With the adoption of microservices, cloud, and Kubernetes, the CI/CD processes proved to be very useful in deploying features and changes into production faster. The new normal is the faster time to market with software delivery (or CI/CD) pipelines. What sets a company apart is releasing better, high-quality features that provide excellent consumer expectations or experience.
However, the fear of delivering a wrong software change to the production haunts DevOps and SREs teams. That’s why canary deployment is becoming famous among architects and the DevOps team.
What is Canary Deployment?
Canary deployment is a strategy to release software into production gradually. The process involves allowing a fraction of users to test newly deployed software. If all the criteria, such as performance and quality, are at par with the previous release, more users are allowed to use the new software. The iteration is carried out till the newly deployed software is rolled out completely to the production users.
Canary Deployment phases in CI/CD
While performing CI/CD using tools such as Spinnaker or Argo CD, DevOps and developers want to deploy using a canary strategy. The canary deployment is usually implemented in four phases (refer to Fig A).
- Deployment: 1st phase of canary deployment is the deployment of a new release. In this phase, CD tools and GitOps tools are used to deploy software.
- Release a small portion of traffic: After the new version is deployed, a small version of traffic is routed to the latest version, and most of the traffic can go to the stable version.
- Analysis and validation: In the analysis and validation phase, the canary is tested to see if it is working fine in terms of performance and quality. In case the canary performs as the stable version, then more traffic is routed to the canary.
- Rollback/Rollback: Based on the analysis phases, the canary can be rolled back or rolled forward to serve 100% of the traffic in the production.
Fig A: Phases of Canary deployment in CI/CD
These phases are important for reducing the risks of the software release while maintaining the speed of deployment.
There are times when architects, and DevOps teams might use canary deployment and canary analysis as the same. Well, read the next section to find out the difference and understand how canary analysis is an integral part of the canary deployment.
Canary Deployment vs Canary Analysis
Canary analysis is a part of the canary deployment process where the Ops team needs to validate the Canary with each increment of traffic percentage. Usually, during the canary analysis, an SRE or Ops person would collect the metrics and logs of the new release and validate the performance, quality, and security. If all the criteria are met, the traffic to the new version will increase further.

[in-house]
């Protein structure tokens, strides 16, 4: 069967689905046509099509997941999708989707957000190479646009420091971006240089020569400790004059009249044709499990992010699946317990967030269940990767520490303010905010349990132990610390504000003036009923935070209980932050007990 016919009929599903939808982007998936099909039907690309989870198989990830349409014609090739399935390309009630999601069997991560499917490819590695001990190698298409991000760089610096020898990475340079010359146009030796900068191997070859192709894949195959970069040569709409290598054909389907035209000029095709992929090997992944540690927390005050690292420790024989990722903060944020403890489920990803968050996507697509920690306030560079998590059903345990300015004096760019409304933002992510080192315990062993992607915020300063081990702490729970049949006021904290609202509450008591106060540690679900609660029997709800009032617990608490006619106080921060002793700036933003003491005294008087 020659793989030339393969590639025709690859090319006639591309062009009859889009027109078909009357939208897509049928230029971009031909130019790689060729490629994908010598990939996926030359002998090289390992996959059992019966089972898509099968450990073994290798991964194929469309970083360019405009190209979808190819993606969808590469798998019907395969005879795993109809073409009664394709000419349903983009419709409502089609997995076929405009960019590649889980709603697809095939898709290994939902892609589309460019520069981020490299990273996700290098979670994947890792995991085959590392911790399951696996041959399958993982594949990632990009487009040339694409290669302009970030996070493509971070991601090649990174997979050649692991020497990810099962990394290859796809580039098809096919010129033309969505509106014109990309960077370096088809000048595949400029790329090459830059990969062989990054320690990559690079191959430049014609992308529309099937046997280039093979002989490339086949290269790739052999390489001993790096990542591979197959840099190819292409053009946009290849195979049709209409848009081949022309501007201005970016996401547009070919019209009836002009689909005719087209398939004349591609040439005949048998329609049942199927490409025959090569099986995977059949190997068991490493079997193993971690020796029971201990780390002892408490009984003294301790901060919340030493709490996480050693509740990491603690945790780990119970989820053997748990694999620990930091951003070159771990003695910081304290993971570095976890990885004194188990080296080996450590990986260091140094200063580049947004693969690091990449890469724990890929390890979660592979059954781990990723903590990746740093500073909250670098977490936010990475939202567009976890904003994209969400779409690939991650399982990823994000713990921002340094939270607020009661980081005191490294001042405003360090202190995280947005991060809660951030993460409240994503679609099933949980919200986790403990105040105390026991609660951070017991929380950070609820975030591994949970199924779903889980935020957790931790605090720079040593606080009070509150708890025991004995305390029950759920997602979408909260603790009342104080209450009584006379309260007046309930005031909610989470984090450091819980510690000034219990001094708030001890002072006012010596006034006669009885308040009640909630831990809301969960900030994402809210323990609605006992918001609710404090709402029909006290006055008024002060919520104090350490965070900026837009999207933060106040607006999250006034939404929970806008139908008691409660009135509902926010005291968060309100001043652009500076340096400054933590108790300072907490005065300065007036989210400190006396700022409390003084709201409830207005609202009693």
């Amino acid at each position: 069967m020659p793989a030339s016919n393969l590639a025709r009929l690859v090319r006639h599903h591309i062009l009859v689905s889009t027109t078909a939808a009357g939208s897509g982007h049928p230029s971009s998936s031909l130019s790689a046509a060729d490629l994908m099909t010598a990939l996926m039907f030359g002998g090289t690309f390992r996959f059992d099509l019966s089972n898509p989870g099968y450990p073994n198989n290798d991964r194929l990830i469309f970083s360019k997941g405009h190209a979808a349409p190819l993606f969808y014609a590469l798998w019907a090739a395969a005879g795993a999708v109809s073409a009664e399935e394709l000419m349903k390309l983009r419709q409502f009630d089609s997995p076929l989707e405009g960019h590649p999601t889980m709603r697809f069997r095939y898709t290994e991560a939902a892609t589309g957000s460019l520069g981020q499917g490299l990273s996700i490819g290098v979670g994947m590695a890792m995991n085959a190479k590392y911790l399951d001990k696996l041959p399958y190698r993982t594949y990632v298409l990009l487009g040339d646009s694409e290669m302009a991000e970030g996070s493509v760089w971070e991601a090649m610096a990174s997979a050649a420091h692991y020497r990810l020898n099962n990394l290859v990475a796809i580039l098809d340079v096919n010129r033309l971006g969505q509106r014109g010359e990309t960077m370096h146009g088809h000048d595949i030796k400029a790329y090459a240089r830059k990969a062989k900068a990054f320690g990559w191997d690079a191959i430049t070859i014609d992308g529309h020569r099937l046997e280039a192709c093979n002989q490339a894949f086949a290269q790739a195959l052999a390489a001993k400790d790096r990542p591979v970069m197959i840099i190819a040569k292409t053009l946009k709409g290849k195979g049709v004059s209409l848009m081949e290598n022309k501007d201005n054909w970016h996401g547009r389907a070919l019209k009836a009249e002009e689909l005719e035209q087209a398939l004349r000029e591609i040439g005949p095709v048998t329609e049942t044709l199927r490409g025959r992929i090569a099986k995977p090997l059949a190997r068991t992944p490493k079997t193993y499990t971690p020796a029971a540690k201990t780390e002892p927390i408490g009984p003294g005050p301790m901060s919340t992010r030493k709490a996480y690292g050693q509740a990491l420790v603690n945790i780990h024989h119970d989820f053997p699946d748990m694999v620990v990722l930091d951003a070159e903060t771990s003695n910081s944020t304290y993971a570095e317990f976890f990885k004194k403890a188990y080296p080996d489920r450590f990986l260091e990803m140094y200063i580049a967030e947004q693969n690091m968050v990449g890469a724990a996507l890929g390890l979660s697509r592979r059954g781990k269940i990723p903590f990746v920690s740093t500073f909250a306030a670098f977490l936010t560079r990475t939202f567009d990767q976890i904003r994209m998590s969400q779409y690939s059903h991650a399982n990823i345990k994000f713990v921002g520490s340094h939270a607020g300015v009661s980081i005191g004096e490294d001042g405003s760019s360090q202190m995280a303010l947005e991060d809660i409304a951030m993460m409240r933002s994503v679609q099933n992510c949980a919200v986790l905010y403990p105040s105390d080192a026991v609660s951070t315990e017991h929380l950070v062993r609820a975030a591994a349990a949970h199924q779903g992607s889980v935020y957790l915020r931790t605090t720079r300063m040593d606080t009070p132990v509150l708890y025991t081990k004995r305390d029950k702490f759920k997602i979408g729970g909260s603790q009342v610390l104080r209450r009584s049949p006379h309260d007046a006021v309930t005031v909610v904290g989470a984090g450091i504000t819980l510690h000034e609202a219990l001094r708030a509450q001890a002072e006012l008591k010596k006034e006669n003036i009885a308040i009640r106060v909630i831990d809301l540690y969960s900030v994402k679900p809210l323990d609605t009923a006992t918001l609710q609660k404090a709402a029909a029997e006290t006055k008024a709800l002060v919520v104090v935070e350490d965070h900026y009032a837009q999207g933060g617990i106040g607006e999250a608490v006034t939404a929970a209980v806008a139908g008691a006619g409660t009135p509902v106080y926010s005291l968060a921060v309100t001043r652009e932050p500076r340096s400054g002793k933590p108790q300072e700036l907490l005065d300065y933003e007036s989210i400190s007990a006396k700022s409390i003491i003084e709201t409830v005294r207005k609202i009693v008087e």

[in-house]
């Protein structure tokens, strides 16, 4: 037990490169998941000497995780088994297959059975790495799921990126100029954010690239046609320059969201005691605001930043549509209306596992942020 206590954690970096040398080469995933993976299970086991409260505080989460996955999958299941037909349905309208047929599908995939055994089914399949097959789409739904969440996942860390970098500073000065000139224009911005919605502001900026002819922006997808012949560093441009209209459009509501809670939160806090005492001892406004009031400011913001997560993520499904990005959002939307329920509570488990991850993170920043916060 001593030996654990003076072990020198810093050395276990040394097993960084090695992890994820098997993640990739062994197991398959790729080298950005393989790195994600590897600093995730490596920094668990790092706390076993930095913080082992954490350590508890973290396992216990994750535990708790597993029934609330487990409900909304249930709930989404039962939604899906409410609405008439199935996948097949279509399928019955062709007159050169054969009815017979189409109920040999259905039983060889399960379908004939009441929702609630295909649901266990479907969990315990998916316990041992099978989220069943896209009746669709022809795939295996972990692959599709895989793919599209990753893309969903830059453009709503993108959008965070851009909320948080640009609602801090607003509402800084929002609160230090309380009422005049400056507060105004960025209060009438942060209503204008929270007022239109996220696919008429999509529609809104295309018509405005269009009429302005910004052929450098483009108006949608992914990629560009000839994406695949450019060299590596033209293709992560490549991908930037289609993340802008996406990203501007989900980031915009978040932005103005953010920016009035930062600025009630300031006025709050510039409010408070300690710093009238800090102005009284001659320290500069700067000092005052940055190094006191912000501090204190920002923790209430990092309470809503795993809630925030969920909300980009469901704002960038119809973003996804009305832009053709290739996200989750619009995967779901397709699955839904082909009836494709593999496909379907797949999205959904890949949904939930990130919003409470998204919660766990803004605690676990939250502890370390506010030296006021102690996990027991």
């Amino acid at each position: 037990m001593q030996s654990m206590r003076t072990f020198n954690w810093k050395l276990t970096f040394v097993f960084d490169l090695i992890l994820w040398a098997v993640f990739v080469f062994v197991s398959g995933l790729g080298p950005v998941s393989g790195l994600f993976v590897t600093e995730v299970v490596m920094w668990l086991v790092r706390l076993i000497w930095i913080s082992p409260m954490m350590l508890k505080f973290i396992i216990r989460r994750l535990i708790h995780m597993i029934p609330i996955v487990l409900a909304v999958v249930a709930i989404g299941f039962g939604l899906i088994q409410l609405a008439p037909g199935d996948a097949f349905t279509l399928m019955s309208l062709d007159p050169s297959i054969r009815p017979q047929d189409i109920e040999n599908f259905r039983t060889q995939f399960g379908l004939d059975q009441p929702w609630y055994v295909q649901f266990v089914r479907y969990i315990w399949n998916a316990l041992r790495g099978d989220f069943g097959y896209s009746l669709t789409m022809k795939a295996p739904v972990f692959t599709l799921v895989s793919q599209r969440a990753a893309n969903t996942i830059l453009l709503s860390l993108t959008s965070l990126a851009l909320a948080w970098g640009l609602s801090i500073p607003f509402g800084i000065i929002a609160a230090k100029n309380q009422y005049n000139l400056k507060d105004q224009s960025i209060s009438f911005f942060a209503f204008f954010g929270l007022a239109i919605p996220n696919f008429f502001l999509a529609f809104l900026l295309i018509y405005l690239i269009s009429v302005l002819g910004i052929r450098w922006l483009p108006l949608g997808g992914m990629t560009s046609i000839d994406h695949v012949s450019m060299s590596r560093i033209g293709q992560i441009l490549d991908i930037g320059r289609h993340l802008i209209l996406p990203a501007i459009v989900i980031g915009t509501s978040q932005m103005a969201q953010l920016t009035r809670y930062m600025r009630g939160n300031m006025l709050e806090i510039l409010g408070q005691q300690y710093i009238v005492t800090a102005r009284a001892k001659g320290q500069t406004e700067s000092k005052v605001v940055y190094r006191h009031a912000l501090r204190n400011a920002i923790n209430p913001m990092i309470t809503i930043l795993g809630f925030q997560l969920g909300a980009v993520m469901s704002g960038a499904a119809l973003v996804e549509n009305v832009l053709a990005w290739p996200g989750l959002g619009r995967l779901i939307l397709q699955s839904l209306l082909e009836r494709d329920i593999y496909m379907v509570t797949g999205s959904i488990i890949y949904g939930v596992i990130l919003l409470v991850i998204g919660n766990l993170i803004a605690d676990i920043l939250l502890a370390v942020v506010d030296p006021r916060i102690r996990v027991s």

The perfect Canary analysis can be a bit tricky because it involves statistical evaluation of metrics and logs of the new version (Canary). Since a small load to the Canary will not be statistically relevant with the baseline version, a 3rd application with the baseline version is created to route the same amount of traffic as Canary (refer to Fig B). Let us understand the steps in detail.
The steps to perform canary analysis are:
- Two applications of the same stable version (baseline) must be created. Let us call them- B1 and B2.
- A new version of the application can be deployed in the same cluster. Let’s call it the canary version.
- In case you want to route a small percentage of traffic, say 5%, to the Canary. Then route another 5% of B1 and the rest 90% to B2.
- After a certain amount of time, like 4-5 mins, the Canary will be sent for performance and quality evaluation.
- The metrics such as CPU & memory utilization, latency and throughput of Canary is compared to that of the baseline: B1 version. And if any metrics of the Canary version are not performing in a particular range ( to that of B1), then the Canary will be deemed unfit for further rollout. Similarly, the application logs, security logs, traffic logs, and API logs will also be collected to understand the behavior of the Canary. If the behavior is very dissimilar to that of the B1 version, the Canary can be rolled back.
- In case the Canary version performs as well as B1, then the traffic percentage can be increased to, say, 15% for each application – Canary and B1. The Remaining 70% can be redirected to B2.
Fig B: Way to perform canary analysis in canary deployment